Pha Yok made up of Mat Mi fabric, has existed since the Ayutthaya period, as it was used by the royal court. This finely woven silk cloth has distinctive raised patterns of delicate silver and gold silk threads and is heavier than Indian silk. In this intricate textile Mat Mi or Thai Ikkat, the wrap threads run the length of the fabric. They are set up on the loom before weaving starts and raised and then lowered, during the weaving process, each time the shuttle containing the weft thread is passed across the width of the fabric on the loom. Very pretty ancient motifs are woven in these fabrics, one of them being the beautiful Khmer motifs. Her Majesty, The Queen of Thailand, created a Mat Mi Museum in Dusit Thani palace, Bangkok, to establish it as an integral part of Thai heritage. This is a result of her deep admiration for the art and commitment to conserve it.
Weaving Pha Yok is quite complicated, and by the late 20th century its production had nearly ceased. Many of the techniques nearly died out in recent decades, but thanks to the Queen’s promotion of handicrafts together with her gracious support towards the performance of Khon which helped the revival of these traditional art and craft forms. Most of the raw materials used to make the Khon costumes are sourced from Thailand. However, a few items are imported. The gold trim comes from England, special sequins from France, and overlay materials and sequins from India. The loincloth worn by some Khon characters is designed in Thailand but woven in Surat, India.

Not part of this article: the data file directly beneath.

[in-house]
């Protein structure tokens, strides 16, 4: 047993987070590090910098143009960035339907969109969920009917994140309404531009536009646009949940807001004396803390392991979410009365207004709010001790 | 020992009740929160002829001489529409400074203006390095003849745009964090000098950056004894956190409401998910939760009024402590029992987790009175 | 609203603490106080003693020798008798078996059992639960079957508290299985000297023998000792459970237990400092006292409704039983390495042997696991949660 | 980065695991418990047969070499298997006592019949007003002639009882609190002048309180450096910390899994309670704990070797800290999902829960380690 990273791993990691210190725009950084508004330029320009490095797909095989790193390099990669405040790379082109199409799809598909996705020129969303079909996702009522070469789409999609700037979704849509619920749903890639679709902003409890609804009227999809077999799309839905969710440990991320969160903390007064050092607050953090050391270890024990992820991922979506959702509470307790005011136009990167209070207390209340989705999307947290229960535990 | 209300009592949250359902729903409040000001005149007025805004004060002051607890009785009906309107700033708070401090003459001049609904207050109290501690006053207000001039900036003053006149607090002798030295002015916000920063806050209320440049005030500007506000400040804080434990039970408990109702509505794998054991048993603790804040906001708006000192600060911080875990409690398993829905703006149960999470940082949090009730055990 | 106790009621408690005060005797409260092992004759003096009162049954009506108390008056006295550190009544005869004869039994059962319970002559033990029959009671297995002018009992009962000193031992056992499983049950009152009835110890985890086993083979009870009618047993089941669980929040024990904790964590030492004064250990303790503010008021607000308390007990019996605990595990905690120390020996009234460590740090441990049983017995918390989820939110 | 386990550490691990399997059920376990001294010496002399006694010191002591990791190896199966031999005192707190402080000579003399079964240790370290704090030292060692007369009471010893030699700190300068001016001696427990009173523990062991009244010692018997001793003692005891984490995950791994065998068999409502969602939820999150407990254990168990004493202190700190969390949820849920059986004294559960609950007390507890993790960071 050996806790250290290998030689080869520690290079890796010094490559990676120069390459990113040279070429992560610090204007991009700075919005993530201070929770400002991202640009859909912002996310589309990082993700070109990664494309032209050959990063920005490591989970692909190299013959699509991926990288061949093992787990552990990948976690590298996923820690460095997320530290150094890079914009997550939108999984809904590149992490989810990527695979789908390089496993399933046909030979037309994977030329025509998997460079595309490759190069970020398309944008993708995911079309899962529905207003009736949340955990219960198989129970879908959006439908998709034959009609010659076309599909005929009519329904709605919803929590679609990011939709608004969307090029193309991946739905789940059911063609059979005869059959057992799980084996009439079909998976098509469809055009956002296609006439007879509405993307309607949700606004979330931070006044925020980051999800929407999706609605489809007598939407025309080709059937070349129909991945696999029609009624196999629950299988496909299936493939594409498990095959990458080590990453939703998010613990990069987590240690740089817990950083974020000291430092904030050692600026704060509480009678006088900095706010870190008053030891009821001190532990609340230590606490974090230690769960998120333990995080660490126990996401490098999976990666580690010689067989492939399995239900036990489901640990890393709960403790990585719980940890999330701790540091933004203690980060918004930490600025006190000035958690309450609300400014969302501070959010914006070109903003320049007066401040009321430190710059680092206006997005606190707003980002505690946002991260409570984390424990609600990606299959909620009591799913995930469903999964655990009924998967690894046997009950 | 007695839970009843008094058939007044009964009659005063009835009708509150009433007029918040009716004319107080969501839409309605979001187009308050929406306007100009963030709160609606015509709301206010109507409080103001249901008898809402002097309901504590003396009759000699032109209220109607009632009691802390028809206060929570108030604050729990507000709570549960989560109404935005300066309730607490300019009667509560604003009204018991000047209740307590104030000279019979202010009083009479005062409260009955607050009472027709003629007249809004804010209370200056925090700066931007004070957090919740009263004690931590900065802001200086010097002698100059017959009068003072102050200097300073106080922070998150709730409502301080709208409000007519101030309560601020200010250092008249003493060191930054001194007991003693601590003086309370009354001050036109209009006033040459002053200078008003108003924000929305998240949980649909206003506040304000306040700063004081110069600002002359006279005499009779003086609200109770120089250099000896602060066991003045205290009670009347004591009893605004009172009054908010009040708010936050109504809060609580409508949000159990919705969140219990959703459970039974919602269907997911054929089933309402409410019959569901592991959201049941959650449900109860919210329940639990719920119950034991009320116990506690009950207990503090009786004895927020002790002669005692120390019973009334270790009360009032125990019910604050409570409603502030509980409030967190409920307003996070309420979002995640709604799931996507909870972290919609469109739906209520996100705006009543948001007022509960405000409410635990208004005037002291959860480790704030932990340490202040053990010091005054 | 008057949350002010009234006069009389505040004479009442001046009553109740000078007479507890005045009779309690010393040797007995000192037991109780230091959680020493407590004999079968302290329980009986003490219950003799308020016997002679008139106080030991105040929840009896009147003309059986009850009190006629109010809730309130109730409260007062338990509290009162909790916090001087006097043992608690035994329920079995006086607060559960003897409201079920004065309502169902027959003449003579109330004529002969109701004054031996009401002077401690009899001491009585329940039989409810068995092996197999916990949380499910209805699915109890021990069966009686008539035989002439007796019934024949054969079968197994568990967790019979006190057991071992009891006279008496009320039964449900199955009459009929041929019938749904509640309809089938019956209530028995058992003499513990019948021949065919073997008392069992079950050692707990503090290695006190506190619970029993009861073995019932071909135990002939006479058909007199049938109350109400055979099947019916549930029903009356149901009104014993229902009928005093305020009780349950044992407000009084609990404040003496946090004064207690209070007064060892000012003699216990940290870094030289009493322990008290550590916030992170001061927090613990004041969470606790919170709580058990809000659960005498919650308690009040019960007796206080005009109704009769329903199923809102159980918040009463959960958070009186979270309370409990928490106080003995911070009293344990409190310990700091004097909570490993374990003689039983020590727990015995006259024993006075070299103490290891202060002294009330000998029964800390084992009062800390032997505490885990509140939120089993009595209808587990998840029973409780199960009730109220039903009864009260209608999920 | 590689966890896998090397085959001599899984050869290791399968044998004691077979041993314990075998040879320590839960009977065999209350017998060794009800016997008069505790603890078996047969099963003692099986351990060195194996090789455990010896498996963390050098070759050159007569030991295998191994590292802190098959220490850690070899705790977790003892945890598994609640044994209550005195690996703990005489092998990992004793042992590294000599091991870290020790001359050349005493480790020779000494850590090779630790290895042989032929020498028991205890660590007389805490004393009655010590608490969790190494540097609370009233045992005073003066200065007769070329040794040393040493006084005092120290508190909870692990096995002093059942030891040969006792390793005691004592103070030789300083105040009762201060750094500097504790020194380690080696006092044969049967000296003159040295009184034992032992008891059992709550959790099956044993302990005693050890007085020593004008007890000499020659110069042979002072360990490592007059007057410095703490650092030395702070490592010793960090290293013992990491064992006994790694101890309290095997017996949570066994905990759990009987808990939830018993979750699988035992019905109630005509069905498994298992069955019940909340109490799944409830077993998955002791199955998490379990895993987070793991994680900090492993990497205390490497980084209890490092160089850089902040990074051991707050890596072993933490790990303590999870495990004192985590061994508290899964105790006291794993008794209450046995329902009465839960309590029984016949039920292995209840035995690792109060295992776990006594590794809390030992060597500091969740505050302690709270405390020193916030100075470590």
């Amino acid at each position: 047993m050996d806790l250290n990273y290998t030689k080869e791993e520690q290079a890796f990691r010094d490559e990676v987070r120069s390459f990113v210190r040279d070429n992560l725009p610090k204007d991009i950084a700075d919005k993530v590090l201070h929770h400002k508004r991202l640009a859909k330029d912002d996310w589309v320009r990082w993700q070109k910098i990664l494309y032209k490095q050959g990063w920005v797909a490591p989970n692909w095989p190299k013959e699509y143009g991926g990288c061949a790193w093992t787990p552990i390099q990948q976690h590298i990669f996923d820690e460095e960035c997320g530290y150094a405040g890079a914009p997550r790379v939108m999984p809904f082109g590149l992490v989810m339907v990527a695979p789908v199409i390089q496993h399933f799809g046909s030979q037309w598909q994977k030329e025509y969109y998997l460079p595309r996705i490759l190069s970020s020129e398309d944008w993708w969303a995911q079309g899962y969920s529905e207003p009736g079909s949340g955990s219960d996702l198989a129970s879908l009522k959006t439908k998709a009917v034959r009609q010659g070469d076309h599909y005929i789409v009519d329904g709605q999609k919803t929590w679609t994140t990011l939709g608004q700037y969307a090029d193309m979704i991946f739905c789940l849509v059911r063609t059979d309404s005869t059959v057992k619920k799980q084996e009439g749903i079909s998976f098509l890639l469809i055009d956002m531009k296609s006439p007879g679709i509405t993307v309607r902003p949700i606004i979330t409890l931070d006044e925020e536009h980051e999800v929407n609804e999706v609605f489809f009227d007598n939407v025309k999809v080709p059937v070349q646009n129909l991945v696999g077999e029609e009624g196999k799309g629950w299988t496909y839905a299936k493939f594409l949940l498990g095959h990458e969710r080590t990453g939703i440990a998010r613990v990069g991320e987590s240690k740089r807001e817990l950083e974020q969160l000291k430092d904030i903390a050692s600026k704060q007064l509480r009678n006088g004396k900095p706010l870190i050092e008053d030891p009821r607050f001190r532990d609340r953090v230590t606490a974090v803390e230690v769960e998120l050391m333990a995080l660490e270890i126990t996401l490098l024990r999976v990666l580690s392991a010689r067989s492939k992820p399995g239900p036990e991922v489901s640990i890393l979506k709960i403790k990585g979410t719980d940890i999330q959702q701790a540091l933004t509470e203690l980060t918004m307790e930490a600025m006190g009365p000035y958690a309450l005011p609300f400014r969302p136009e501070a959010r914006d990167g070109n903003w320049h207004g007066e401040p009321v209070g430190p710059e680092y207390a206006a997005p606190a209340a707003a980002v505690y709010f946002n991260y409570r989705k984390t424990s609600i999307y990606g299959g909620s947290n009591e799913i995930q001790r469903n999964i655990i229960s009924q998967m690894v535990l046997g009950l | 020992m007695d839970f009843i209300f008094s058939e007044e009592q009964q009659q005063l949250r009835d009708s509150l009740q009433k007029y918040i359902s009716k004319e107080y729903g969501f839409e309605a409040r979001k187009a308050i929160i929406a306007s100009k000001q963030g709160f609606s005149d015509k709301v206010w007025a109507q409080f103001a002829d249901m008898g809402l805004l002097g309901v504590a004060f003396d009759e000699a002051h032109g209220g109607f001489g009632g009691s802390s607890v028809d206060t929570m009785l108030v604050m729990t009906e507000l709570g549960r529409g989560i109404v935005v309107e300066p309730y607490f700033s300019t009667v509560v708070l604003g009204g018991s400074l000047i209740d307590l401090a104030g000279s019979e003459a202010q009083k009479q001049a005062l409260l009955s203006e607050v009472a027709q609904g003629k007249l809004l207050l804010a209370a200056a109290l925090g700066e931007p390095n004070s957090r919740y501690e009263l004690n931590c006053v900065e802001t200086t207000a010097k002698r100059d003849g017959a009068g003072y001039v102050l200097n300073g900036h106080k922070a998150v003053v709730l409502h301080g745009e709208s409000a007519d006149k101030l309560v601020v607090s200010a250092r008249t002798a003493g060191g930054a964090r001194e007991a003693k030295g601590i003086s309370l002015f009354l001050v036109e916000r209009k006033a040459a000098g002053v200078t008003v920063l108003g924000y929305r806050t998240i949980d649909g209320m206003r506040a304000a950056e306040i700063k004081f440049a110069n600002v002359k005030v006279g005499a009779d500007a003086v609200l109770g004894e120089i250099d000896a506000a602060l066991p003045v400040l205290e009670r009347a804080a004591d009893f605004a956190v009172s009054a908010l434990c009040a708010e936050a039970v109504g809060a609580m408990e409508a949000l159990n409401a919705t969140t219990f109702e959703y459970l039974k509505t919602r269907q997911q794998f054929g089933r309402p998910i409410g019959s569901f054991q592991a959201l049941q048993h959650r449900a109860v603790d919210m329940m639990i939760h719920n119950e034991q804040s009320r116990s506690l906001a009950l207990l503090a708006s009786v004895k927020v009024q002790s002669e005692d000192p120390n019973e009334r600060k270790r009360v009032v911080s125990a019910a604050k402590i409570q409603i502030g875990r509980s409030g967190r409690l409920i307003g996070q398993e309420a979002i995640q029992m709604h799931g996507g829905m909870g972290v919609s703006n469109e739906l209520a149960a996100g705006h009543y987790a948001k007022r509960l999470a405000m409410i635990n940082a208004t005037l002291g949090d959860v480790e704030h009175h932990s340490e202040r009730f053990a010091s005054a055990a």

The Queen of Thailand has worn the traditional textiles during her public appearances and foreign visits, to promote Thai textiles in international platforms. Hence her wardrobe consisted of modern designs created out of traditional textiles. The brocade design technique takes a long time to weave. It is claimed that this technique was introduced in Nakhon Si Thammarat province of southern Thailand by Malaya people around the 19th century.
Designs of the Modern Khon Costumes
Training programs for craftsmen have been undertaken to refine their skills. According to Veeratham Tragoolngernthai, costume and ornaments designer of the Support foundation’s annual Royal Khon Performance in year 2010, about 20 trained members of the Ban Noen Thammang Handicraft Centre in Nakhon Si Thammarat began weaving Muang Nakhon silk brocades for the performance. They could produce about 40 brocade cloths in a year. These members later taught weaving Muang Nakhon brocade to about 30 members of the Support Foundation’s Si Bua Thong Handicraft Centre in Ang Thong and another center in Sing Buri . Producing a Muang Nakhon brocade takes a few months to complete and the weaving process requires the labor of five people, one weaver, and four assistants.
Some 130km from Bangkok, at the Si Bua Thong Handicraft Centre hundreds of locals have learned and conserved several fields of traditional art. These include wood carving and making Khon masks from the rareKhoi (Siamese rough bush) pulp paper. It also produces and ceramic wares for royal dining tables and museums. 13 members of Si Bua Thong Handicraft Centre are specialized in weaving four patterns of silk brocade which involves weaving of golden braids in the fabric. This fabric is used for Pha Yok. These fabrics are used to prepare different parts of the costumes like shirts, sleeves, shoulder loops, belts, pants and front armor for Khon performers.
The Art of Weaving